Bloomberg News Editor-in-Chief John Micklethwait hosted Tesla and SpaceX CEO Elon Musk virtually at the Qatar Economic Forum where he discussed his deal with Twitter, job cuts at Tesla, and the possibilities of recession in the US. The interview lasted almost 20 minutes and Elon was asked multiple questions regarding Twitter, Tesla, AI, and his Political views.
Q. What is the status of the $44 billion deal to buy the company (Twitter)?
A. With respect to the twitter transaction, there is a limit to what I can say publicly given that somewhat (it) is a sensitive matter. So, I will actually be measured with my responses here such as not to generate incremental lawsuits.
Q. Have Twitter given you enough information?
A. There are still a few unresolved matters, you’ve probably read about the question as to whether the number of fake and spam users on the system is less than 5% as Twitter claims, which probably is not in most people’s experience. So, we are still waiting for resolution on that matter. And that is a very significant matter. Then of course there’s a question, will the debt portion of the round come together, and then will the shareholders vote in favor. So, I think those are the three things that need to be resolved before the transaction is complete.
Q. What is the general state of the economy? Does that weigh on you when you think about this? How do you feel about the economy (in America)?
A. I think the recession is inevitable at some point. As to whether there is a recession in the near term, I think that is more likely than not. It’s not a certainty but it appears more likely than not.
Q. Are you worried about whether you can keep those particular two horses (Twitter as a free speech platform and China as they don’t support free speech much) running? Is buying Twitter gonna get you in trouble with the Chinese?
A. Twitter does not operate in China and I think China does not attempt to interfere with the free speech work of the press in the US as far as I know, I assume you are not under pressure at Bloomberg from China, so I don’t think there’s gonna be an issue.
Q. Is there a limit at all to who you think should be allowed onto Twitter?
A. My aspiration for Twitter or in General for the digital town square would be that it is as inclusive as possible and that it is an appealing system to use. So, ideally, I would like to get 80% of North America and perhaps half the world ultimately on Twitter in one form or another that means it must be something that is appealing to people. It obviously cannot be placed where they feel uncomfortable or harassed or they simply not use it. And I think there’s a big difference between freedom of speech and freedom of reach, one(you) can obviously in the United States go in the middle of times square and pretty much yell anything you want and you’ll annoy the people around you but you’re kind of allowed to yell whatever you want in a crowded public place more or less, but whatever you say, however controversial does not need to then be broadcasted to the whole country. So, I think generally the approach of Twitter should be to let people say what they want to do(say), within the balanced law but then limit who sees that based on any given Twitter user’s preferences. So, if your preferences are to see anything or read anything then you’ll get that, but if your preferences are not to see the comments you find offensive in one form or another then you can have that as a setting and not see it. But, in one way or another one needs to take steps that entice most people to want to be on Twitter and enjoy it, find it more informative and entertaining and funny, and as useful as possible.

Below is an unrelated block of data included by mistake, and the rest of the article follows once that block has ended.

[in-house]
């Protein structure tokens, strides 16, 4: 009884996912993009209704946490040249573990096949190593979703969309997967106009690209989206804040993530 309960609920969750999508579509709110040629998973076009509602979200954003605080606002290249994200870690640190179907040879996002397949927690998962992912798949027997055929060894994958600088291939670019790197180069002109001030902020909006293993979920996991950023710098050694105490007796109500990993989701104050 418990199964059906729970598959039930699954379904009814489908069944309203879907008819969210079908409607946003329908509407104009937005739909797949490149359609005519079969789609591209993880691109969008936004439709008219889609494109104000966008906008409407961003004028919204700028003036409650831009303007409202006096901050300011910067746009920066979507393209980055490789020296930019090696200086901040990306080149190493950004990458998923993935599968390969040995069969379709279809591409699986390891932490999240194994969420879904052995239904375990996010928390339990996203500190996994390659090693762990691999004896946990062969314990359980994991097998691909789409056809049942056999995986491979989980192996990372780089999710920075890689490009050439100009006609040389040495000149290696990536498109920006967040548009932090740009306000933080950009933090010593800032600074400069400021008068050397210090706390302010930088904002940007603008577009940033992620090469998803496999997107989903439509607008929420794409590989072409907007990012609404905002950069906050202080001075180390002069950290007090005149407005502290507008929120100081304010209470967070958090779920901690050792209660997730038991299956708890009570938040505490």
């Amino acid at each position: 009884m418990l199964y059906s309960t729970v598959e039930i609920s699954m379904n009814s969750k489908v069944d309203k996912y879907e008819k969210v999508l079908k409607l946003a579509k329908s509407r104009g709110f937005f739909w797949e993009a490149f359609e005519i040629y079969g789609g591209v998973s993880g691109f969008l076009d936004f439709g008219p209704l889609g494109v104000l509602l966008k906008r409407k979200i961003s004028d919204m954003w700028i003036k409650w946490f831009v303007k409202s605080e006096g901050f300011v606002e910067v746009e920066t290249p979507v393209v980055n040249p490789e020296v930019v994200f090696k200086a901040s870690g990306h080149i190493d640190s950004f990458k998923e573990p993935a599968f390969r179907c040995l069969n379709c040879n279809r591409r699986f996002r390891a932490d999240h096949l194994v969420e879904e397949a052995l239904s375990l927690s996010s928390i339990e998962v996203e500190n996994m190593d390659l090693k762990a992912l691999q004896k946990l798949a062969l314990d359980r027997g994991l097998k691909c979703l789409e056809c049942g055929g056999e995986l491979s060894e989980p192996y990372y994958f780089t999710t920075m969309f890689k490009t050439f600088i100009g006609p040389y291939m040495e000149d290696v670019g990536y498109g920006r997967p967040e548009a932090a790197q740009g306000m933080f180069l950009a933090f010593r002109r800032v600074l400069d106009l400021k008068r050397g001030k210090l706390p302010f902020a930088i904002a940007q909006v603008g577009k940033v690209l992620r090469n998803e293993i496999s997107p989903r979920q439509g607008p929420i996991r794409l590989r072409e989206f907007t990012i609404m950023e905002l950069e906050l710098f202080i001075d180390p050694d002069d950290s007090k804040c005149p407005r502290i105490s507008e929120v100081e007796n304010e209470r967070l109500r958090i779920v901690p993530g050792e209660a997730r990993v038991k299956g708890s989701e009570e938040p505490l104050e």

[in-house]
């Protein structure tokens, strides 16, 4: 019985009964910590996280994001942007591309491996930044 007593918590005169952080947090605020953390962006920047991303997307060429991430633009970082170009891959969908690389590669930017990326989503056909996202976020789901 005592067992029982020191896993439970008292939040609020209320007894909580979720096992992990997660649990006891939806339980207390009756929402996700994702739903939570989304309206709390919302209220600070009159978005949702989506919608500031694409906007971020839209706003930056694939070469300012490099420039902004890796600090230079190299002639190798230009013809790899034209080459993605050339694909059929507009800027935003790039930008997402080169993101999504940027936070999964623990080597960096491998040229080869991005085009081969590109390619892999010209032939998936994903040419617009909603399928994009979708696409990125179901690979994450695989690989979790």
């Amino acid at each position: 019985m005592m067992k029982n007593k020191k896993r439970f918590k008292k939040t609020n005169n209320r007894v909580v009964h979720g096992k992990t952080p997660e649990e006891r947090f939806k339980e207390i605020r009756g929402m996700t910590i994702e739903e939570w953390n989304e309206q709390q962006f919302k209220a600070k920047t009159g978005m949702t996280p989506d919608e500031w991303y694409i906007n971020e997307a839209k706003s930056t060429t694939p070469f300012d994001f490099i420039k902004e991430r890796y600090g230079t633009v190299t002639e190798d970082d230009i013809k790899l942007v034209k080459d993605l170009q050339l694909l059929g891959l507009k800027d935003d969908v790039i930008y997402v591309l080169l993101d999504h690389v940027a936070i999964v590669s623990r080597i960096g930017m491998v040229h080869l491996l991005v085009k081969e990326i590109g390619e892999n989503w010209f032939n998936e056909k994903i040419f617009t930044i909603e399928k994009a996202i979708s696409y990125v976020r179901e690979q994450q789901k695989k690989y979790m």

Q. Is your plan to be CEO of Twitter, and if you do that, would you still keep being CEO of Tesla and SpaceX?
A. I would drive the product, which is what I do at SpaceX and Tesla. Whether I am called the CEO or something else is much less important than my ability to drive the product in the right direction.
Q. Where do you see competition coming from (For Tesla)? (from old car makers or the new ones)
A. I’d say I am very impressed with the car companies and just in general with companies in china. I think they are extremely competitive, hardworking, and smart, and I think there’s gonna be a massive wave of Chinese products going out into the world. For example, almost all iPhones are made in China by contract manufacturers for Apple. But I think we will see a large wave of products being exported from China in many industries. From a tesla perspective, we don’t really think about other competitors. Our constraints are much more in raw materials and being able to scale up production. Our constraints are not imposed upon us by competitors but rather just imposed upon us by the realities of the supply chain and building up manufacturing capacity. As anyone knows who has tried to order at tesla, the demand for our cars is extremely high and the wait list is long and it is not intentional. We are increasing production capacity as fast as humanly possible. So, we really don’t think about the competition at all we just think about how do we address the limiting factors in the supply chain and in our own industrial capacity. Basically, we need to build the factories faster, and then we need to look ahead to whatever the chokepoints are in the whole lithium-ion battery supply chain, from mining and refining to the catheter nonproduction and cell formation.